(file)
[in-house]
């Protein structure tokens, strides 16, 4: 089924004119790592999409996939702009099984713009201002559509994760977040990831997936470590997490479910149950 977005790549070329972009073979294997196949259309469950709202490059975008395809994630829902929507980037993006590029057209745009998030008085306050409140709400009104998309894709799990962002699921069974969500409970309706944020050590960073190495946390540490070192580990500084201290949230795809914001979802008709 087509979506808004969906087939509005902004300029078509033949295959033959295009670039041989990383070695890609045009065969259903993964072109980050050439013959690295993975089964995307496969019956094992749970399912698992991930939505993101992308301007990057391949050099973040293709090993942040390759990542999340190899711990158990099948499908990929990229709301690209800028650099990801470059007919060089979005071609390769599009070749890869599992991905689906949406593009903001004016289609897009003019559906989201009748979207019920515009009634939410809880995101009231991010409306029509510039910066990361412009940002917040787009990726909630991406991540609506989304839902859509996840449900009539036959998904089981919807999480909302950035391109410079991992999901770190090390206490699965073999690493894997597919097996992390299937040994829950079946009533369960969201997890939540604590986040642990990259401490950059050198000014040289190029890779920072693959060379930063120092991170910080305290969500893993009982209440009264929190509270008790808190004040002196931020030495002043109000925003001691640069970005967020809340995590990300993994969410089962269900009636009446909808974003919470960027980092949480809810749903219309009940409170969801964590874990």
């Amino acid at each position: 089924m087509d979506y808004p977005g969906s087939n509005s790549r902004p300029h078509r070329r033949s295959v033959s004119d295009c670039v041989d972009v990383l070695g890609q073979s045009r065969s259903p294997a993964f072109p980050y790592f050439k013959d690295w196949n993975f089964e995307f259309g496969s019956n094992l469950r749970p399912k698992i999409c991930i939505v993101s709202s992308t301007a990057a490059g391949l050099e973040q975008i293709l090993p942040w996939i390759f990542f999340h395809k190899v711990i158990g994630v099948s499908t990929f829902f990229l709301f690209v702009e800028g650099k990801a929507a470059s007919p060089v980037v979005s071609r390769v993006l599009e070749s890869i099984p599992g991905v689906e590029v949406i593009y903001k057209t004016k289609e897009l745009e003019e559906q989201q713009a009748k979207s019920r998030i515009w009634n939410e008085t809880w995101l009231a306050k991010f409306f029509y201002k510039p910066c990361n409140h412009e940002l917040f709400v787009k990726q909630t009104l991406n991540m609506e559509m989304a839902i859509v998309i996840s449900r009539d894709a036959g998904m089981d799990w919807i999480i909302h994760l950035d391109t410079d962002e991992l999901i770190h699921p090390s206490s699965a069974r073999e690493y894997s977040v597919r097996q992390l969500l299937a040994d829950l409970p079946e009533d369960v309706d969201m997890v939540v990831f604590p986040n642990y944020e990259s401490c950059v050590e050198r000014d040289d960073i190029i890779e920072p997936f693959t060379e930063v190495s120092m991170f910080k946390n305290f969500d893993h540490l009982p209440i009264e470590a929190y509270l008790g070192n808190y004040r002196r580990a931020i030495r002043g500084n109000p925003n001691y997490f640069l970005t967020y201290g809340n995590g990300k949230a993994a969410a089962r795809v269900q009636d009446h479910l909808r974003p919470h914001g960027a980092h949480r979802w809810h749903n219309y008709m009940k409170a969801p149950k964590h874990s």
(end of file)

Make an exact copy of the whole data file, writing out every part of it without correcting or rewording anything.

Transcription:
[in-house]
């Protein structure tokens, strides 16, 4: 089924004119790592999409996939702009099984713009201002559509994760977040990831997936470590997490479910149950 977005790549070329972009073979294997196949259309469950709202490059975008395809994630829902929507980037993006590029057209745009998030008085306050409140709400009104998309894709799990962002699921069974969500409970309706944020050590960073190495946390540490070192580990500084201290949230795809914001979802008709 087509979506808004969906087939509005902004300029078509033949295959033959295009670039041989990383070695890609045009065969259903993964072109980050050439013959690295993975089964995307496969019956094992749970399912698992991930939505993101992308301007990057391949050099973040293709090993942040390759990542999340190899711990158990099948499908990929990229709301690209800028650099990801470059007919060089979005071609390769599009070749890869599992991905689906949406593009903001004016289609897009003019559906989201009748979207019920515009009634939410809880995101009231991010409306029509510039910066990361412009940002917040787009990726909630991406991540609506989304839902859509996840449900009539036959998904089981919807999480909302950035391109410079991992999901770190090390206490699965073999690493894997597919097996992390299937040994829950079946009533369960969201997890939540604590986040642990990259401490950059050198000014040289190029890779920072693959060379930063120092991170910080305290969500893993009982209440009264929190509270008790808190004040002196931020030495002043109000925003001691640069970005967020809340995590990300993994969410089962269900009636009446909808974003919470960027980092949480809810749903219309009940409170969801964590874990």
């Amino acid at each position: 089924m087509d979506y808004p977005g969906s087939n509005s790549r902004p300029h078509r070329r033949s295959v033959s004119d295009c670039v041989d972009v990383l070695g890609q073979s045009r065969s259903p294997a993964f072109p980050y790592f050439k013959d690295w196949n993975f089964e995307f259309g496969s019956n094992l469950r749970p399912k698992i999409c991930i939505v993101s709202s992308t301007a990057a490059g391949l050099e973040q975008i293709l090993p942040w996939i390759f990542f999340h395809k190899v711990i158990g994630v099948s499908t990929f829902f990229l709301f690209v702009e800028g650099k990801a929507a470059s007919p060089v980037v979005s071609r390769v993006l599009e070749s890869i099984p599992g991905v689906e590029v949406i593009y903001k057209t004016k289609e897009l745009e003019e559906q989201q713009a009748k979207s019920r998030i515009w009634n939410e008085t809880w995101l009231a306050k991010f409306f029509y201002k510039p910066c990361n409140h412009e940002l917040f709400v787009k990726q909630t009104l991406n991540m609506e559509m989304a839902i859509v998309i996840s449900r009539d894709a036959g998904m089981d799990w919807i999480i909302h994760l950035d391109t410079d962002e991992l999901i770190h699921p090390s206490s699965a069974r073999e690493y894997s977040v597919r097996q992390l969500l299937a040994d829950l409970p079946e009533d369960v309706d969201m997890v939540v990831f604590p986040n642990y944020e990259s401490c950059v050590e050198r000014d040289d960073i190029i890779e920072p997936f693959t060379e930063v190495s120092m991170f910080k946390n305290f969500d893993h540490l009982p209440i009264e470590a929190y509270l008790g070192n808190y004040r002196r580990a931020i030495r002043g500084n109000p925003n001691y997490f640069l970005t967020y201290g809340n995590g990300k949230a993994a969410a089962r795809v269900q009636d009446h479910l909808r974003p919470h914001g960027a980092h949480r979802w809810h749903n219309y008709m009940k409170a969801p149950k964590h874990s």